Russian history 46. Grand knyaz Ivan III Vasilyevich, significance of his rule

The heir of Vasily the Dark was his son, Ivan Vasilyevich. Vasily had made Ivan his co-ruler and gave him the title of the grand knyaz before Vasily died. Having grown up in the hard times, clever boy became experienced in politics. When he became the knyaz, his lands were surrounded by other Russian principalities: Novgorod, Tver, Rostov, Yaroslavl, Ryazan. He subjugated them either by force or by peaceful agreements and in the end of his rule Rus only bordered with other peoples: Swedes, Germans, Lithuanians, Mongols. In the early years, Ivan was one of many Russian knyazes. Now that he put them under his rule, he became the lord of the whole nation. His politics inevitably had to change from feudal to national.

This change made him oppose the old system of appanage and vassalage. He limited the rights of lesser rulers. In his will, he left the throne to his elder son Vasily and gave nothing to the younger sons, making them simple aristocrats in the service of the grand knyaz. This was the politics of monocracy, when the grand knyaz was the single ruler of all the people, including other knyazes and boyars. The monocracy led to the changes in his court. The growing importance of the grand knyaz had to be expressed in pompous rituals, multiple titles and ranks of the servants, various symbols of the lord's power.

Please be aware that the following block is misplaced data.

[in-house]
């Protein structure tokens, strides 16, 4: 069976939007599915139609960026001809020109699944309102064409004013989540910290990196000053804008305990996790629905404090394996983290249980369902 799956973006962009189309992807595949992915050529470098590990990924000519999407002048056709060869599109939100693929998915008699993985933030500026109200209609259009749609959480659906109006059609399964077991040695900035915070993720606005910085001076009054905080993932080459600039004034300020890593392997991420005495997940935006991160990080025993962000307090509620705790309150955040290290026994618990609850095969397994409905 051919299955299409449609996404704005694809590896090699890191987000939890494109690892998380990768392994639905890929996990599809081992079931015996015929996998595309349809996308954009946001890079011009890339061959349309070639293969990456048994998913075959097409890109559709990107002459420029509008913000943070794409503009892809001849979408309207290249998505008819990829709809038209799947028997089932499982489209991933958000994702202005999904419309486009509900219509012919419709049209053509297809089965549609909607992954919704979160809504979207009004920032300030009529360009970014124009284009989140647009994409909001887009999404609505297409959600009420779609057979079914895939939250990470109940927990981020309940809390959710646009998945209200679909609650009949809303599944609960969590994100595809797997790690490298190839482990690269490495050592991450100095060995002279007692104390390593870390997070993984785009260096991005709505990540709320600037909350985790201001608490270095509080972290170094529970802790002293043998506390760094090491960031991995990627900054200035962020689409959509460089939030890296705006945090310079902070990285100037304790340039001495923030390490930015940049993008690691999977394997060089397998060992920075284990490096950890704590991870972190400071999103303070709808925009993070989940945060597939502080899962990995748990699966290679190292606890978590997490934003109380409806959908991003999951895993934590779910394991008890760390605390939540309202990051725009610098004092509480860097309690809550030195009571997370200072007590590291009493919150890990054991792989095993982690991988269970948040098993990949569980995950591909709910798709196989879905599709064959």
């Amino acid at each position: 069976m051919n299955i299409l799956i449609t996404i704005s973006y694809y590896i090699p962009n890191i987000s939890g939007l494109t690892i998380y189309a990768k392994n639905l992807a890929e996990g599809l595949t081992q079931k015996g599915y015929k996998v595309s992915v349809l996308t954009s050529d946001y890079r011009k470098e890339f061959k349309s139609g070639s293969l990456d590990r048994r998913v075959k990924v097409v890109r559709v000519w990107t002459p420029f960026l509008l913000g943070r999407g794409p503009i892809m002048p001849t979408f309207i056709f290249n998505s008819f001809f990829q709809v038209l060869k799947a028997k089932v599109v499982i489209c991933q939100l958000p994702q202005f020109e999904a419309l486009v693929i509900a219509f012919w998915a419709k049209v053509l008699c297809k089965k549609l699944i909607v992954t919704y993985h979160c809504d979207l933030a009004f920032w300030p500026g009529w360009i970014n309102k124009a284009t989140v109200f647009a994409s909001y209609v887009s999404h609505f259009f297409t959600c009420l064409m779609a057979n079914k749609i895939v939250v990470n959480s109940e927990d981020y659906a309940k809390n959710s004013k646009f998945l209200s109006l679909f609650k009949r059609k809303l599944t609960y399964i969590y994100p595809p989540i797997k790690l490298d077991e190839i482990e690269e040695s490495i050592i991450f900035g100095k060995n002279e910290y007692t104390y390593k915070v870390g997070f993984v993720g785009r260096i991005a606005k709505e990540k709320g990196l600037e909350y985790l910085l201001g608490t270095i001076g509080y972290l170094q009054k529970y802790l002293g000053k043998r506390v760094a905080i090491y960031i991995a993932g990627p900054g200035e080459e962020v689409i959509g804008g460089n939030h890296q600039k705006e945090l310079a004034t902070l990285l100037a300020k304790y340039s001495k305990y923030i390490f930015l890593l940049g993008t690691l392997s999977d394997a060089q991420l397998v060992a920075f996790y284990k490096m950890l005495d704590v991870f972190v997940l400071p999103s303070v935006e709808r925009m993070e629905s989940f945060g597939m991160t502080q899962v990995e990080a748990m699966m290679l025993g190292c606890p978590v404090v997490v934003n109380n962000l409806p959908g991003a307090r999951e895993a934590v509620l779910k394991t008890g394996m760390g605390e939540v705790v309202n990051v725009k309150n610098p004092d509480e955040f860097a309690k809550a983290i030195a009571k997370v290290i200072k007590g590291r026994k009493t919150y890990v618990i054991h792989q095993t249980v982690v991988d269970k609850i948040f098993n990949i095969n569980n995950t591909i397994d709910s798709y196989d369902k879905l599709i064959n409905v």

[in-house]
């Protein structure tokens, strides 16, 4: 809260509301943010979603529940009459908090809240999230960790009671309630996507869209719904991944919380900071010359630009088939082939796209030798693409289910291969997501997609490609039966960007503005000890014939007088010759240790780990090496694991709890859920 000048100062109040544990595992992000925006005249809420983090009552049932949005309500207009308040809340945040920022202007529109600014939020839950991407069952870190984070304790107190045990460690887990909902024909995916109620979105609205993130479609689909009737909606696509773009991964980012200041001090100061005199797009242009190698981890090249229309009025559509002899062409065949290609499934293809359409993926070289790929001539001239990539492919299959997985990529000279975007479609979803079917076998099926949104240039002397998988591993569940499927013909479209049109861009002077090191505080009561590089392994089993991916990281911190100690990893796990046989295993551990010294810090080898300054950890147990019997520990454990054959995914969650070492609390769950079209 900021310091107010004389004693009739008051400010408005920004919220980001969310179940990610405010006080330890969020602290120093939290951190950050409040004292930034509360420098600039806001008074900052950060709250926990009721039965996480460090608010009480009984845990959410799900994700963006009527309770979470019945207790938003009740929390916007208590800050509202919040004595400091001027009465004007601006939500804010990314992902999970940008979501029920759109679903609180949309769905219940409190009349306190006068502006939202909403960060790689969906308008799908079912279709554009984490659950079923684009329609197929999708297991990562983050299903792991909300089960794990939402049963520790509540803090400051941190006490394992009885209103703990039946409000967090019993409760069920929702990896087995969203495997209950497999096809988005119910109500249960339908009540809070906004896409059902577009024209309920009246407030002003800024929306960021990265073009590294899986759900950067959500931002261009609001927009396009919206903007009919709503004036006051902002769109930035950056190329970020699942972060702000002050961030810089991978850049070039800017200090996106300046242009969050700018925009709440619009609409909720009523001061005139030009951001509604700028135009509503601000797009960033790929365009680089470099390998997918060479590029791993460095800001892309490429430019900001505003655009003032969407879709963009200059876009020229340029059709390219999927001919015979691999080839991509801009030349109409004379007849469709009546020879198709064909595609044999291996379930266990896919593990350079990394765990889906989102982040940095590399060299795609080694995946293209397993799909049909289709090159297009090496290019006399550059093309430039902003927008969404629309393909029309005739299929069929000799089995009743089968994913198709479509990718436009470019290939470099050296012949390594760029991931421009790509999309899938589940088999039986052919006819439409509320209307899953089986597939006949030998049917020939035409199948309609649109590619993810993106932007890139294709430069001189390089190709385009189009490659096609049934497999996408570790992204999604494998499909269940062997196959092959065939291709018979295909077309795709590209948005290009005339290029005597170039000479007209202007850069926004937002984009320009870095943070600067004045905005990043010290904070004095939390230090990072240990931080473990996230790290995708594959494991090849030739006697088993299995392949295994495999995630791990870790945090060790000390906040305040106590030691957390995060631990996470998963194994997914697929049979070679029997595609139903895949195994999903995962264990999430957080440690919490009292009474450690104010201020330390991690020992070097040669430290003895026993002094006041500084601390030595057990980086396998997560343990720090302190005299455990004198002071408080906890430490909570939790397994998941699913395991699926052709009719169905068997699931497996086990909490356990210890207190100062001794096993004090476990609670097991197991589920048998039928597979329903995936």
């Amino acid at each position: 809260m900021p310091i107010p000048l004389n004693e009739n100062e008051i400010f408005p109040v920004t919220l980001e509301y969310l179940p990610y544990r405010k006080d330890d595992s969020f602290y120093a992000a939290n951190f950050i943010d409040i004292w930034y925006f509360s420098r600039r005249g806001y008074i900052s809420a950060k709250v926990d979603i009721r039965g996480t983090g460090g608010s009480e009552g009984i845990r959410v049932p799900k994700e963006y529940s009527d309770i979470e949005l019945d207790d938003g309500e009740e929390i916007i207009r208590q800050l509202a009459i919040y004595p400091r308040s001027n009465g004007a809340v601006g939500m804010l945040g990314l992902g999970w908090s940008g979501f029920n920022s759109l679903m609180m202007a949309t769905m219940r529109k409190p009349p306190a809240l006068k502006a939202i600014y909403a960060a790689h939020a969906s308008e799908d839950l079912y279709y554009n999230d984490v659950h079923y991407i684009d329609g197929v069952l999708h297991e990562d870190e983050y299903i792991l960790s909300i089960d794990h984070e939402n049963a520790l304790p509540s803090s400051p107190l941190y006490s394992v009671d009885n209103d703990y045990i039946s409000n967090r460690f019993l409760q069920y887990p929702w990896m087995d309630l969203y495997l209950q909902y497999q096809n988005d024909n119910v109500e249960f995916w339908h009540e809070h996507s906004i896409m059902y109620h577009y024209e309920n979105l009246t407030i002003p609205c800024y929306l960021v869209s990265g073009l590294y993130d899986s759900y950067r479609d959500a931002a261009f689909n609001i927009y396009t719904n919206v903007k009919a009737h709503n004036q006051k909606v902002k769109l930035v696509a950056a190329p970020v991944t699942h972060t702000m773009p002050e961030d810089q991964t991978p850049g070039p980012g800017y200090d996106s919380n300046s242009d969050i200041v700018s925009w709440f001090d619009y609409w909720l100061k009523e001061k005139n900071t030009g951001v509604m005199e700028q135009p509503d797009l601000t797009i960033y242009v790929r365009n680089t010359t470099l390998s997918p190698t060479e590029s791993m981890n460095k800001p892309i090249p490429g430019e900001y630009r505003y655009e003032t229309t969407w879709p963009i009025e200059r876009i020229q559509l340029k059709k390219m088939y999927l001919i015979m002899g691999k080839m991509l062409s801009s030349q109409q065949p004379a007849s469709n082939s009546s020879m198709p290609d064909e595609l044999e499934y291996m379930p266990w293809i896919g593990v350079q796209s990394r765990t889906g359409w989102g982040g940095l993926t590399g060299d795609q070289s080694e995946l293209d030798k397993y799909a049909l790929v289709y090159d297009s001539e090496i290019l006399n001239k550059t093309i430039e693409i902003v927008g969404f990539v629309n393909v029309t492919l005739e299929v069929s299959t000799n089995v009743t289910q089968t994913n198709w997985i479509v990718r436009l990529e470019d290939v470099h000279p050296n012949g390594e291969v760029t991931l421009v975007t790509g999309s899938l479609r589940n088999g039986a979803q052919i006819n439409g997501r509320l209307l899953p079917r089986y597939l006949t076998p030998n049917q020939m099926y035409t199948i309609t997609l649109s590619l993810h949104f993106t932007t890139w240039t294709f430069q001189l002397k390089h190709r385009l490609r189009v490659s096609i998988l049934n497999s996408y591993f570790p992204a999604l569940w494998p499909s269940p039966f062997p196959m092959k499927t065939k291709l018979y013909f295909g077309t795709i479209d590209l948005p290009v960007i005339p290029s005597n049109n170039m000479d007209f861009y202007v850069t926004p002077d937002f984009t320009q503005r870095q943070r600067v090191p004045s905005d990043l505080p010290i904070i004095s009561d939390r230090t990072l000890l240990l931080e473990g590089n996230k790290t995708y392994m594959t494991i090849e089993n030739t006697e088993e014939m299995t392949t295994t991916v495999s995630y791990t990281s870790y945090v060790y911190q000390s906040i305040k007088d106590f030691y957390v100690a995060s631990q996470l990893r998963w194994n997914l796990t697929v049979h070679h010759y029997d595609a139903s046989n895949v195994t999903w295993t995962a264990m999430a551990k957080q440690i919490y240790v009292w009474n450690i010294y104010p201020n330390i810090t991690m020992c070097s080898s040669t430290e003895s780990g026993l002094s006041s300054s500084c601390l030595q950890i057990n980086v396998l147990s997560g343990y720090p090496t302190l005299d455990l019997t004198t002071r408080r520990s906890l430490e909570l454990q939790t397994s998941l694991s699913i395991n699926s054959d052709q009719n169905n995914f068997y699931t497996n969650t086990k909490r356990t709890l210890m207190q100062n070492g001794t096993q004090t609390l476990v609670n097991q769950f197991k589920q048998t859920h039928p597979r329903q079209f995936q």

The foreign politics had also changed. Rus was totally liberated from the Mongolian occupation. The defensive attitude towards the expansion of Lithuania was replaced by active politics. Ivan III claimed the Russian lands that were ruled by Lithuania since Gediminas. He also led active politics against the Livonian Order.

The unification of the Northern Rus was started under Dimitri Donskoy (Dimitri of Don) and finished under Ivan III. So, Ivan III may be named the founder of Muscovy.

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